Due to its location on the banks of the Gorgānrud River and the construction of the Vošmgir Dam (named after the Ziyarid ruler Qābus b. Vošmgir), irrigating approximately 20,000 hectares of fertile land in the Dašt-e Gorgān, Gonbad-e Qābus has turned into a major development center for agricultural production in northern Persia. Its population has increased greatly since the Revolution of 1978-79. Present-day Gonbad-e Qābus is a thriving city with special importance as an administrative and educational center for the Turkman population as well as an industrial center, focusing on the processing of agricultural products, and containing large cotton mills and a big flour-factory. Turkman carpet manufacturing and trading is also a major activity in the city. In 1986 there were thirty-seven industrial establishments in the town with over ten employees.
Ahmad Ashraf, Neẓāmhā-ye bahra-bardāri-e kešāvarzi dar Irān, a monograph, Plan and Budget Organization, Institute for Regional Planning and Training, Tehran, 1353 Š./1974.
Eckard Ehlers, “Die Turkmenesteppe in Nordpersien und ihre Umrandung: Eine landeskundliche Skizze,” in Strukturwandlungen im nomadisch-bäurlichen Lengensraum des Orients, erdkundliches Wissen, Geogrrafische Zeitschrift 26, Wiesbaden, 1970, pp. 1-51.
Manṣur Gorgāni, Eqteṣād-e Gorgān o Gonbad o Dašt, Tehran, 1350 Š./1971.
Horst Kopp, Städte im östlichen iranischen Kaspitiefland, Erlanger Geographische Arbeiten 33, Erlangen 1973.
Mohandesin-e mošāwer-e ṭarḥ o meʿmāri, Ṭarḥ-e jāmeʿ-e šahrestān-e Gonbad-e Kāvus, Tehran, 1375 Š./1996.
ʿAbd-al-Ḥamid Naẓari, “Maḥalla-bandi-e qawmi-e šahr-e Gonbad-e Kāvus,” Rošd-e āmuzeš-e joḡrāfiā 11/43, 1997, pp. 29-34.
Shoko Okazaki, The Development of Large Scale Farming in Iran: The Case of Gorgan, The Institute of Asian Economic Affair, Tokyo, 1968.
(E. Ehlers, M. Momeni, and EIr.)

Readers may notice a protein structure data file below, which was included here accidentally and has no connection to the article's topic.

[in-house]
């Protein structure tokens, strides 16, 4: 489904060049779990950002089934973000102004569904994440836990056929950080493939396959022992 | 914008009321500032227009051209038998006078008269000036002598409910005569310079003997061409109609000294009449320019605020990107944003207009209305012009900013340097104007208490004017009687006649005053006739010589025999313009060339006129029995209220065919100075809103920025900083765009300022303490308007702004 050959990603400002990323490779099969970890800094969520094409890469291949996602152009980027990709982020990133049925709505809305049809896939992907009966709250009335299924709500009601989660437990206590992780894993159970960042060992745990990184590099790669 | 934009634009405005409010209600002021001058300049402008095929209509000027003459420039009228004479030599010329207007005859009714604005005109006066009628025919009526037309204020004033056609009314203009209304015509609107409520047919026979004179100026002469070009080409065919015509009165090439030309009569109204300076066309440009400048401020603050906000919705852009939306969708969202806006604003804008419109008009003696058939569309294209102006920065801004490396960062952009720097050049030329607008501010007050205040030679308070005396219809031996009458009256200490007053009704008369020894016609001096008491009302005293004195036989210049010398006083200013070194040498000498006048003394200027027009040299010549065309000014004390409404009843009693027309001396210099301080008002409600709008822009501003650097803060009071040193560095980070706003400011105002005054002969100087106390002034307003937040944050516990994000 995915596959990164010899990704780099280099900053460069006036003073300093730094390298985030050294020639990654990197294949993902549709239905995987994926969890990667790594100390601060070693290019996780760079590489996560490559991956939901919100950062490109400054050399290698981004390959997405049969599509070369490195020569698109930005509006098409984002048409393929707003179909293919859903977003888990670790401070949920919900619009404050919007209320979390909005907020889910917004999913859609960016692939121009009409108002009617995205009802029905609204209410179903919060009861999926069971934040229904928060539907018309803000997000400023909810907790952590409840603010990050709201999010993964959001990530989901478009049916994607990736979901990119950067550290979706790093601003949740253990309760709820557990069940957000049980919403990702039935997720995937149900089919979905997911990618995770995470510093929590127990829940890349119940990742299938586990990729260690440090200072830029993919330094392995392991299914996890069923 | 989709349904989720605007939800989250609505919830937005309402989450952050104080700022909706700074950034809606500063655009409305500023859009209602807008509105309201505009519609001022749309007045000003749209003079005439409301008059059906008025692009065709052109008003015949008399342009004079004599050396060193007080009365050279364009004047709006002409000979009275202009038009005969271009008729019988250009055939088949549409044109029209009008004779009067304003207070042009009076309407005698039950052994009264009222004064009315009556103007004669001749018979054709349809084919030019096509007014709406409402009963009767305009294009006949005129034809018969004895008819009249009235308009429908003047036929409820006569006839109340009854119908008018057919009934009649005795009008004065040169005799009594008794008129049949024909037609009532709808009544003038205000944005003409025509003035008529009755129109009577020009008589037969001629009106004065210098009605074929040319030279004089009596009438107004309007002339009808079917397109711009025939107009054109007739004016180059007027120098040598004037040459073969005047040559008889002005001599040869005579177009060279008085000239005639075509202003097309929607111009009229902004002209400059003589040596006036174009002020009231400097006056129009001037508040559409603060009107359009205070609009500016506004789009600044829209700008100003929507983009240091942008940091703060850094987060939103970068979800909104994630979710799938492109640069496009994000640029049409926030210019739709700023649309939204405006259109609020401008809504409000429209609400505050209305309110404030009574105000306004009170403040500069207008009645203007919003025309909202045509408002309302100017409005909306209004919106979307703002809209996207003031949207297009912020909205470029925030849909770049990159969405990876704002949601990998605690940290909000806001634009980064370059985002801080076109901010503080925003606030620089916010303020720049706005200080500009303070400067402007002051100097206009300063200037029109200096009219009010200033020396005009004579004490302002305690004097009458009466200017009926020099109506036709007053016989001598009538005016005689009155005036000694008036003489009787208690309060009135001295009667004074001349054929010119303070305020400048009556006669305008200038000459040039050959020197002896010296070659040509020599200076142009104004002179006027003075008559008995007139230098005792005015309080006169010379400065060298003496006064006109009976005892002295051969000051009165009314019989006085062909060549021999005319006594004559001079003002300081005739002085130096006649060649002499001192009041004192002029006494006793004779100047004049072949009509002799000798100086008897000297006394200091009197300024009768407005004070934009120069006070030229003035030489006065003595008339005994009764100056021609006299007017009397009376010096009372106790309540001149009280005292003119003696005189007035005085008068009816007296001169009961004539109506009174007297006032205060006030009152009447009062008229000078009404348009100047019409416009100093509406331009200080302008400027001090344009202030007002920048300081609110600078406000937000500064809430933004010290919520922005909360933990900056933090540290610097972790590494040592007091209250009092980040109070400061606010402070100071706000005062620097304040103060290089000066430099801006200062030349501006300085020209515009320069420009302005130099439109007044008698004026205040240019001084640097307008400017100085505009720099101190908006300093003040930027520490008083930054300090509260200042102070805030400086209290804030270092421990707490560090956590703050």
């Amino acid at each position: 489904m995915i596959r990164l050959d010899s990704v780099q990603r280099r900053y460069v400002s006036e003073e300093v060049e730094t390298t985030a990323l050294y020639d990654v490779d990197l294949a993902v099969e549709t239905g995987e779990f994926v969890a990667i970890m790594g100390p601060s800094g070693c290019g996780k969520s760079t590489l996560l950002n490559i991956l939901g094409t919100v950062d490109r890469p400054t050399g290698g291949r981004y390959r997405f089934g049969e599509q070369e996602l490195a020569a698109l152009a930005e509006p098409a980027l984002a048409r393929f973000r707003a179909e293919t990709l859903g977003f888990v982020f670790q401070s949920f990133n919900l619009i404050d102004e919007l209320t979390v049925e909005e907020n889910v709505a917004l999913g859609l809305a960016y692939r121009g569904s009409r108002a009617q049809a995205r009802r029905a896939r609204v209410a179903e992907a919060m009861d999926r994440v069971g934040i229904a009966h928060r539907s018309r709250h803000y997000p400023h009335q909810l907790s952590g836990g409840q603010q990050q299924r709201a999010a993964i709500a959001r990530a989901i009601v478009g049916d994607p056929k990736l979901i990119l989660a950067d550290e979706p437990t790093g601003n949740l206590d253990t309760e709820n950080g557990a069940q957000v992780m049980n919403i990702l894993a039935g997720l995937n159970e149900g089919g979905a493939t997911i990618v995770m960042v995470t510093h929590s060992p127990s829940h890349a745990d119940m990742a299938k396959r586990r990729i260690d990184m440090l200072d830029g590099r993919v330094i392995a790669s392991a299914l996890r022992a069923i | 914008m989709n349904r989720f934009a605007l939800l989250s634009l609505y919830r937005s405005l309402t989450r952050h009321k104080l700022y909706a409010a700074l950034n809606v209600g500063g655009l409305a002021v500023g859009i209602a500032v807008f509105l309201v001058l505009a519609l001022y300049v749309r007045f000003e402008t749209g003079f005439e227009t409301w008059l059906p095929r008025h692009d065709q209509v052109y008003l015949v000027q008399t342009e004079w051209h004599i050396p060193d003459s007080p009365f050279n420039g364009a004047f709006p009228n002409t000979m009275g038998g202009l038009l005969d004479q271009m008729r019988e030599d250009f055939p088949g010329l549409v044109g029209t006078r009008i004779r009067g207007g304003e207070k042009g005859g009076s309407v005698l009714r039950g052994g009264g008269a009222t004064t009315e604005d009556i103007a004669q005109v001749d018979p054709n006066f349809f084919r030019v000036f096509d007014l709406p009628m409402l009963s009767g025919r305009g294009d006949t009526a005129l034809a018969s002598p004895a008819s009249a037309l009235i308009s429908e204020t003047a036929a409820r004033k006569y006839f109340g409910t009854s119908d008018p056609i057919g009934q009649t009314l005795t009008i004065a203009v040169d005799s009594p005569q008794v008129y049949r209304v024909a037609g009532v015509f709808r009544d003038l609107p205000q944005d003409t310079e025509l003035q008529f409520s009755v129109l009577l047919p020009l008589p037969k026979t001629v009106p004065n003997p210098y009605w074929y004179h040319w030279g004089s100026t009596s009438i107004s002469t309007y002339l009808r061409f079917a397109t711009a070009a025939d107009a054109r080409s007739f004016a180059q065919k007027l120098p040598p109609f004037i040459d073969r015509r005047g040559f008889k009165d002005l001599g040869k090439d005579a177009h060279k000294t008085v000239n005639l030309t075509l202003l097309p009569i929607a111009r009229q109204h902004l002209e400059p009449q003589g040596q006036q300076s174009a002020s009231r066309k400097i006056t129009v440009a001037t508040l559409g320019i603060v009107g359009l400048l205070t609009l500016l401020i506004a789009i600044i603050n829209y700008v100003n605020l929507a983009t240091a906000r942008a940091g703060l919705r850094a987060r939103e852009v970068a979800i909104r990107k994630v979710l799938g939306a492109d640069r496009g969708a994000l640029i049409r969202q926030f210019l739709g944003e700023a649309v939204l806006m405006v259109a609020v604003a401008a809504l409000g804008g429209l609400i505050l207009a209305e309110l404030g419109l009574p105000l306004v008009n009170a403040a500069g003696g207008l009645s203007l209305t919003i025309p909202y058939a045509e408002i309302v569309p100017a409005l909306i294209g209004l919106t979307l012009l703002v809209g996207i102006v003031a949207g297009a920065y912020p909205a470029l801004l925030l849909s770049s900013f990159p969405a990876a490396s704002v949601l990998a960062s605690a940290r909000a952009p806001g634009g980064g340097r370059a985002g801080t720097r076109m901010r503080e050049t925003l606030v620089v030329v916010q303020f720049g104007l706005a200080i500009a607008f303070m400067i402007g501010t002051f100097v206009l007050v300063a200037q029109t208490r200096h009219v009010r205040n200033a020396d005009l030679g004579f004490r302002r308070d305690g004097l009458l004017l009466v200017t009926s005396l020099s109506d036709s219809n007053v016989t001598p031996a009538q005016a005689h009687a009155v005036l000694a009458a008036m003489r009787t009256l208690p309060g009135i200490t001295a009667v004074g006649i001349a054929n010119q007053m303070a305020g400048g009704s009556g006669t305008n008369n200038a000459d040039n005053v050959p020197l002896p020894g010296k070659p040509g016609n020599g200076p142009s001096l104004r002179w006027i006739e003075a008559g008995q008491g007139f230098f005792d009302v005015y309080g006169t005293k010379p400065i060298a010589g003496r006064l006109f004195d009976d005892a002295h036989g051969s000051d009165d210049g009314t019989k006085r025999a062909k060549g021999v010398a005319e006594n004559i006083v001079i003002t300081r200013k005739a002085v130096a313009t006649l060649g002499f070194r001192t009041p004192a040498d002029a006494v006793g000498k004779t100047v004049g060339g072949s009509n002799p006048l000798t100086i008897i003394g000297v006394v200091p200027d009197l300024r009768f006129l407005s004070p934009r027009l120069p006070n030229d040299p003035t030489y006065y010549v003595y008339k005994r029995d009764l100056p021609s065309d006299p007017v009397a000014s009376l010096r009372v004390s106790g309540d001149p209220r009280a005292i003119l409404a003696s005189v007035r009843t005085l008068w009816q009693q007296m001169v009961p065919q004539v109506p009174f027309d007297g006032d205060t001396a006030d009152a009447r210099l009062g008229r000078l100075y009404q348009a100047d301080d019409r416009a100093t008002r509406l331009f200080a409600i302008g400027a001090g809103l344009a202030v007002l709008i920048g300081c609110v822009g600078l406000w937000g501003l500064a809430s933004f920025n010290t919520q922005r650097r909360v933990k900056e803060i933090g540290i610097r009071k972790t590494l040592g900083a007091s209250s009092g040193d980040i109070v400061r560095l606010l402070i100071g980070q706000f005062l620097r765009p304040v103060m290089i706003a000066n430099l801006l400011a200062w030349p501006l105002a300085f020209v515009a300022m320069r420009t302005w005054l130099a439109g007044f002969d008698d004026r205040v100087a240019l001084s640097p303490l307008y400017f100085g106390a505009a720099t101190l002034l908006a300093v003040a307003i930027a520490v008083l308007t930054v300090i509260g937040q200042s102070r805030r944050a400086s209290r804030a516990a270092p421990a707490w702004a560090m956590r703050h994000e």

Because of changes to the boundaries of the sub-province (šahrestān) of Gonbad-e Qābus (Kāvus) and its constituent rural districts, which culminated in the separation of the district of Minu-Dašt, the sub-province’s population data for the census years are not comparable. Comparable data are, however, available for the city of Gonbad-e Kāvus (Table 1).
The high rate of growth in the period 1956-1966 is partly explained by an influx of immigrants from the province of Sistān. This was brought about by the push factor of drought in Sistān and the need for manpower in the rapid expansion of cotton cultivation, a highly labor-intensive crop, in the region. As a result, a plantation-like organization of agricultural production emerged in the region with a fairly large number of immigrant cultivators who lived on the cultivation site. Furthermore, the development of related industries such as cotton seed oil processing in the city attracted more immigrant workers to the region. Large scale immigration to Gonbad-e Qābus from other provinces continued, and between 1986 and 1996 over one-third of the immigrants of this sub-province, as well as the immigrants to its urban areas, were born in other provinces. Of the immigrants to the urban areas in this period, women accounted for only 22 percent. The population of other cities of the sub-province in 1996 were as follows: Āzādšahr, 33,000; Rāmiān, 11,000; Ḵānbeben, 10,000; Daland, 7,000.